PKCδ and tissue transglutaminase are novel inhibitors of autophagy in pancreatic cancer cells

Bulent Ozpolat, Ugur Akar, Kapil Mehta, Gabriel Lopei-Berestein

Research output: Contribution to journalReview articlepeer-review

66 Scopus citations


Apoptosis (type I) and autophagy (type II) are both highly regulated forms of programmed cell death and play crucial roles in physiological processes such as the development, homeostasis and selective, moderate to massive elimination of cells, if needed. Accumulating evidence suggests that cancer cells, including pancreatic cancer cells, in general tend to have reduced autophagy relative to their normal counterparts and premalignant lesions, supporting the contention that defective autophagy provides resistance to metabolic stress such as hypoxia, acidity and chemotherapeutics, promotes tumor cell survival and plays a role in the process of tumorigenesis. However, the mechanisms underlying the reduced capability of undergoing autophagy in pancreatic cancer remain elusive. In a recent study, we demonstrated a novel mechanism for regulation of autophagy in pancreatic ductal carcinoma cells. We found that protein kinase C-delta (PKCδ) constitutively suppresses autophagy through induction of tissue transglutaminase (TG2). Inhibition of PKCδ/TG2 signaling resulted in significant autophagic cell death that was mediated by Beclin 1. Elevated expression of TG2 in pancreatic cancer cells has been implicated in the development of drug resistance, metastatic phenotype and poor patient prognosis. In conclusion, our data suggest a novel role of PKCδ/TG2 in regulation of autophagy, and that TG2 may serve as an excellent therapeutic target in pancreatic cancer cells.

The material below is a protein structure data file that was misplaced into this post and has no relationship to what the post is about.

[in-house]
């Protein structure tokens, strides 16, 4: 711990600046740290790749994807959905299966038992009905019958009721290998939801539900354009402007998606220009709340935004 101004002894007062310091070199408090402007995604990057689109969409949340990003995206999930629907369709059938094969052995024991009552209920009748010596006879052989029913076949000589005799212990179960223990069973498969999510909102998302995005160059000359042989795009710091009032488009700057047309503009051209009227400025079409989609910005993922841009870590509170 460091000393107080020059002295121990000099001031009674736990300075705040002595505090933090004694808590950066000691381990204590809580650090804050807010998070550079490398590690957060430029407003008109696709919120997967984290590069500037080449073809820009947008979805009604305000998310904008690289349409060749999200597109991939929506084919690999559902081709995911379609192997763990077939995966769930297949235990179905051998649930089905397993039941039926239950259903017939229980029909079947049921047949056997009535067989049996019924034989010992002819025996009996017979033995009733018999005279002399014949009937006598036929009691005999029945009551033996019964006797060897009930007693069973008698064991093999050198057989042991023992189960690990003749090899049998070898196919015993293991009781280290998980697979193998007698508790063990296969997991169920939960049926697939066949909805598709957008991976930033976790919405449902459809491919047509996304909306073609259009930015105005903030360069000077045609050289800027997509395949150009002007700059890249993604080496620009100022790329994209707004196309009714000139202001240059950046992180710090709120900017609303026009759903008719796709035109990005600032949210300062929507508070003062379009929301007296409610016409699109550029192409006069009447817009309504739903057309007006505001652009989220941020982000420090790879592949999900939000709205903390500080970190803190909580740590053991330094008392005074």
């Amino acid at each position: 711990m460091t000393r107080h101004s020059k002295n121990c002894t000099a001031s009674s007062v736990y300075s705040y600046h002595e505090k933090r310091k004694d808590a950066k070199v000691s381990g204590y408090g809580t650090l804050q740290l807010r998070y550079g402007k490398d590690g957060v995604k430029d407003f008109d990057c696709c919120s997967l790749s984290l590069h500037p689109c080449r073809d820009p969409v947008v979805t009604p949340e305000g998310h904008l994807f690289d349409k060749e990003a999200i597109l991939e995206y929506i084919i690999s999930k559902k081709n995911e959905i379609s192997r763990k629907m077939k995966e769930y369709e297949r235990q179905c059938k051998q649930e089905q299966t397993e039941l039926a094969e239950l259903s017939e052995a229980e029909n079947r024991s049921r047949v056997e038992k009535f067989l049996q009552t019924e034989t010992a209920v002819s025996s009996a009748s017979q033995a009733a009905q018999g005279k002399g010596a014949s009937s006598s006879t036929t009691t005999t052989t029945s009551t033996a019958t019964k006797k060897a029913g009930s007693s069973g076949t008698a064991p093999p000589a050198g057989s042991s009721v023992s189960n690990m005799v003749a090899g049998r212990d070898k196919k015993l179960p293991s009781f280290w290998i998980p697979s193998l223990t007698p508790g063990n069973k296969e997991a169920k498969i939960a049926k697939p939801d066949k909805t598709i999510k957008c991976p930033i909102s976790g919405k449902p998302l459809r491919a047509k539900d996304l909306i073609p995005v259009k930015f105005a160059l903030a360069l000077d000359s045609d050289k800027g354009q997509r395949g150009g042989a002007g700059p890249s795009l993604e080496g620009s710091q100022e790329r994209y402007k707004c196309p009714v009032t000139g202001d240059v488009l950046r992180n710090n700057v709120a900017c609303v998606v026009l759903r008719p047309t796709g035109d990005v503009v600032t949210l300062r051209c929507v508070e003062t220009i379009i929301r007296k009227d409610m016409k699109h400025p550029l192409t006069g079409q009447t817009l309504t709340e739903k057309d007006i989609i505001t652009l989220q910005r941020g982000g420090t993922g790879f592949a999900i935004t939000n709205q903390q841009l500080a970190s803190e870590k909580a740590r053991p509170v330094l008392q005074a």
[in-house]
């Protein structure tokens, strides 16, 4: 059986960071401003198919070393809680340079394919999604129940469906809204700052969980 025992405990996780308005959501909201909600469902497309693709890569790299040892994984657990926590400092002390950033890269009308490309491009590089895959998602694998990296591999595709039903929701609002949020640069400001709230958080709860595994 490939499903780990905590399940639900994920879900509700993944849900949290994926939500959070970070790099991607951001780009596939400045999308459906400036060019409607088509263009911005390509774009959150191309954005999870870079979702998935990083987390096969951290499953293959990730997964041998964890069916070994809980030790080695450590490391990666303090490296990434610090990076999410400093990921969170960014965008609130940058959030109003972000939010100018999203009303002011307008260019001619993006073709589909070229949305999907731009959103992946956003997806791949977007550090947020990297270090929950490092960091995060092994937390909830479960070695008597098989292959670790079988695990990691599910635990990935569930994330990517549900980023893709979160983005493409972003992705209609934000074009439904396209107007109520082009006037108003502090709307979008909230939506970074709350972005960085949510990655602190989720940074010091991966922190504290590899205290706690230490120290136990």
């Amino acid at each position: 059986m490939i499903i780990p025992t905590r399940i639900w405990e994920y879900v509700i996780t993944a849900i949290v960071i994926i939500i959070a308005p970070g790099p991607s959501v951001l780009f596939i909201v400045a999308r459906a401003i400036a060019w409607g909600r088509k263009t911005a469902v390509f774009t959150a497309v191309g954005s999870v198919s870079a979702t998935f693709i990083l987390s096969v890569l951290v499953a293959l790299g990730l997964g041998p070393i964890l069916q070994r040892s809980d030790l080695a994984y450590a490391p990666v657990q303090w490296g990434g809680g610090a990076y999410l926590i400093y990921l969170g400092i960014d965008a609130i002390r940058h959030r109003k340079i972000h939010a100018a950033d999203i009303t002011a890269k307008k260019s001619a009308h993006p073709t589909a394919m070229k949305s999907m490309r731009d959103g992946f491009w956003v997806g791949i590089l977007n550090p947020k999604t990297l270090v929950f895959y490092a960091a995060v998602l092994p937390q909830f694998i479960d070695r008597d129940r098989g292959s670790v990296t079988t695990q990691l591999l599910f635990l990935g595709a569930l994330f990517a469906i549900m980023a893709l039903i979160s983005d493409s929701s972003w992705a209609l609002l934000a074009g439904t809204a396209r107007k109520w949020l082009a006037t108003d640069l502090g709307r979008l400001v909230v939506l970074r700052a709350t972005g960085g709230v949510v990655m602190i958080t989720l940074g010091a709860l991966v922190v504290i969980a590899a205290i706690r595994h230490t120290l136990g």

Original languageEnglish (US)
Pages (from-to)480-483
Number of pages4
Issue number5
StatePublished - 2007


  • Apoptosis
  • Autophagy
  • Pancreatic cancer
  • PKCδ
  • Rottlerin
  • TG2

ASJC Scopus subject areas

  • Molecular Biology
  • Cell Biology


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